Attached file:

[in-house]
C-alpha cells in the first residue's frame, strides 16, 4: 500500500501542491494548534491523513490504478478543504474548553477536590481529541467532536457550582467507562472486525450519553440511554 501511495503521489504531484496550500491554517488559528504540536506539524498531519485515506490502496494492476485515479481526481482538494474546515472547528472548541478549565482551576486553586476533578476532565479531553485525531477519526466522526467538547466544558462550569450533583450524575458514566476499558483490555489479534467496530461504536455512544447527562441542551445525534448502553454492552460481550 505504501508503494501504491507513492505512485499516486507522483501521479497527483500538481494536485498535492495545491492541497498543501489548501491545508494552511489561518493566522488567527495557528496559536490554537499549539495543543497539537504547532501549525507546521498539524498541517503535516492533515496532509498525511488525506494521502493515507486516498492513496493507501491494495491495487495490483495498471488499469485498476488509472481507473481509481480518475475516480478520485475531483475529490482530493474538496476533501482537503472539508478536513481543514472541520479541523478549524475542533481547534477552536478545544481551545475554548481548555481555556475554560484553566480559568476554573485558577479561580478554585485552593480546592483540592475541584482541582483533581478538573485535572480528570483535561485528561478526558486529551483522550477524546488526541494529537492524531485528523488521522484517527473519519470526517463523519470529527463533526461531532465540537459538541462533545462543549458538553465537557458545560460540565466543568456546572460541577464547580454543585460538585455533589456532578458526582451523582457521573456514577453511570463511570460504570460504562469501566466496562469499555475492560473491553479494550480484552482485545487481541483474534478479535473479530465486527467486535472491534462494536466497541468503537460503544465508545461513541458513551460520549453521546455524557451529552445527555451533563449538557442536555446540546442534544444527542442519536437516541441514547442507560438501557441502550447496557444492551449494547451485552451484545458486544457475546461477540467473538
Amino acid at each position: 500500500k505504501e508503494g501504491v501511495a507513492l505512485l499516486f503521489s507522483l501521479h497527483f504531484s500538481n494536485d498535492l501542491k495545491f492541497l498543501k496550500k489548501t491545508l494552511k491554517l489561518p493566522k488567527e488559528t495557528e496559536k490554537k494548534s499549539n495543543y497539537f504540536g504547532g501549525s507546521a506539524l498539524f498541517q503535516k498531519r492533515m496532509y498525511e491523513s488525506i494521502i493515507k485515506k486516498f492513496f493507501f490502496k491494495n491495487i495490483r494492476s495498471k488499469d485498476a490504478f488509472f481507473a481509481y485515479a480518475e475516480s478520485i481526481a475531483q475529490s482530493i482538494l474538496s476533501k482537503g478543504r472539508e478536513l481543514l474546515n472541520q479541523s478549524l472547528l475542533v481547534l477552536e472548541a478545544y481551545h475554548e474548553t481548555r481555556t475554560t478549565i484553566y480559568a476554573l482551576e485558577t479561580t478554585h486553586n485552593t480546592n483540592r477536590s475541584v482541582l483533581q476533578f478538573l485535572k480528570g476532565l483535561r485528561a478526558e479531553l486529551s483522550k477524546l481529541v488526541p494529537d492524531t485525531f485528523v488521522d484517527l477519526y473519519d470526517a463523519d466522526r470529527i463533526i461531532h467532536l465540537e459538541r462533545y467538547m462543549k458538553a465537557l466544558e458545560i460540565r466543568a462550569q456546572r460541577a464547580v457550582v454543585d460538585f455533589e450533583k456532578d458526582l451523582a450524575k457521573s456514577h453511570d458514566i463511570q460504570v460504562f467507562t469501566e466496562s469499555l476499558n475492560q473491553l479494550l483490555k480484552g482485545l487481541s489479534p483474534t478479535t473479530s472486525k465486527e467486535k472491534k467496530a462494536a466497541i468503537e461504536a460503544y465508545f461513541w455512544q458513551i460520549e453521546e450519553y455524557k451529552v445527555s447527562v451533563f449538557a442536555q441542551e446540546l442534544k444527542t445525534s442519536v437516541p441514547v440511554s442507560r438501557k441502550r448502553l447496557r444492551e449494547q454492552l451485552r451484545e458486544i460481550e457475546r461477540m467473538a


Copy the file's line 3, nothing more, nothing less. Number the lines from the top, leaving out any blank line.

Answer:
Amino acid at each position: 500500500k505504501e508503494g501504491v501511495a507513492l505512485l499516486f503521489s507522483l501521479h497527483f504531484s500538481n494536485d498535492l501542491k495545491f492541497l498543501k496550500k489548501t491545508l494552511k491554517l489561518p493566522k488567527e488559528t495557528e496559536k490554537k494548534s499549539n495543543y497539537f504540536g504547532g501549525s507546521a506539524l498539524f498541517q503535516k498531519r492533515m496532509y498525511e491523513s488525506i494521502i493515507k485515506k486516498f492513496f493507501f490502496k491494495n491495487i495490483r494492476s495498471k488499469d485498476a490504478f488509472f481507473a481509481y485515479a480518475e475516480s478520485i481526481a475531483q475529490s482530493i482538494l474538496s476533501k482537503g478543504r472539508e478536513l481543514l474546515n472541520q479541523s478549524l472547528l475542533v481547534l477552536e472548541a478545544y481551545h475554548e474548553t481548555r481555556t475554560t478549565i484553566y480559568a476554573l482551576e485558577t479561580t478554585h486553586n485552593t480546592n483540592r477536590s475541584v482541582l483533581q476533578f478538573l485535572k480528570g476532565l483535561r485528561a478526558e479531553l486529551s483522550k477524546l481529541v488526541p494529537d492524531t485525531f485528523v488521522d484517527l477519526y473519519d470526517a463523519d466522526r470529527i463533526i461531532h467532536l465540537e459538541r462533545y467538547m462543549k458538553a465537557l466544558e458545560i460540565r466543568a462550569q456546572r460541577a464547580v457550582v454543585d460538585f455533589e450533583k456532578d458526582l451523582a450524575k457521573s456514577h453511570d458514566i463511570q460504570v460504562f467507562t469501566e466496562s469499555l476499558n475492560q473491553l479494550l483490555k480484552g482485545l487481541s489479534p483474534t478479535t473479530s472486525k465486527e467486535k472491534k467496530a462494536a466497541i468503537e461504536a460503544y465508545f461513541w455512544q458513551i460520549e453521546e450519553y455524557k451529552v445527555s447527562v451533563f449538557a442536555q441542551e446540546l442534544k444527542t445525534s442519536v437516541p441514547v440511554s442507560r438501557k441502550r448502553l447496557r444492551e449494547q454492552l451485552r451484545e458486544i460481550e457475546r461477540m467473538a